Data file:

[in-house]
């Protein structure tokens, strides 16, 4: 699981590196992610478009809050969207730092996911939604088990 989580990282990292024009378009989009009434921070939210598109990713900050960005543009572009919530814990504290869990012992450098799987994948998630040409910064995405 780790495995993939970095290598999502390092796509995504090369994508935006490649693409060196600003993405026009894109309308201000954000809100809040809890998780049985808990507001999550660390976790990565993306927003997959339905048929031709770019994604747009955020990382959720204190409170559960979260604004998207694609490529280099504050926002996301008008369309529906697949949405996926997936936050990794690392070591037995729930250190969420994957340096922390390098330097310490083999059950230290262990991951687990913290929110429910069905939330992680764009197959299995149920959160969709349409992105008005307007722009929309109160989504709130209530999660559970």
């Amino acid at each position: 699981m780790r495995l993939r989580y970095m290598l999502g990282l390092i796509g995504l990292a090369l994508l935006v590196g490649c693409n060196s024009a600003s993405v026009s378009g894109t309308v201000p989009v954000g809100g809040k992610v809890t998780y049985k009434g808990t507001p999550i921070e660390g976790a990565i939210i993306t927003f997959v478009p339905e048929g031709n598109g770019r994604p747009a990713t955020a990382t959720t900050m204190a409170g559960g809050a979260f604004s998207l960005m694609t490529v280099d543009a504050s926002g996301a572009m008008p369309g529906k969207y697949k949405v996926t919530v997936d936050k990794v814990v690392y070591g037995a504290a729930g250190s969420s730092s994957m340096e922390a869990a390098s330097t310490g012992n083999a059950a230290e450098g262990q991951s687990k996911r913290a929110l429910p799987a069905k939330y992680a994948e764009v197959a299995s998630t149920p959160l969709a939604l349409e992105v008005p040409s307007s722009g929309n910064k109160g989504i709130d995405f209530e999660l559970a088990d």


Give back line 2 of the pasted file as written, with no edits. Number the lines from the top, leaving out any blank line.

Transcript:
């Protein structure tokens, strides 16, 4: 699981590196992610478009809050969207730092996911939604088990 989580990282990292024009378009989009009434921070939210598109990713900050960005543009572009919530814990504290869990012992450098799987994948998630040409910064995405 780790495995993939970095290598999502390092796509995504090369994508935006490649693409060196600003993405026009894109309308201000954000809100809040809890998780049985808990507001999550660390976790990565993306927003997959339905048929031709770019994604747009955020990382959720204190409170559960979260604004998207694609490529280099504050926002996301008008369309529906697949949405996926997936936050990794690392070591037995729930250190969420994957340096922390390098330097310490083999059950230290262990991951687990913290929110429910069905939330992680764009197959299995149920959160969709349409992105008005307007722009929309109160989504709130209530999660559970």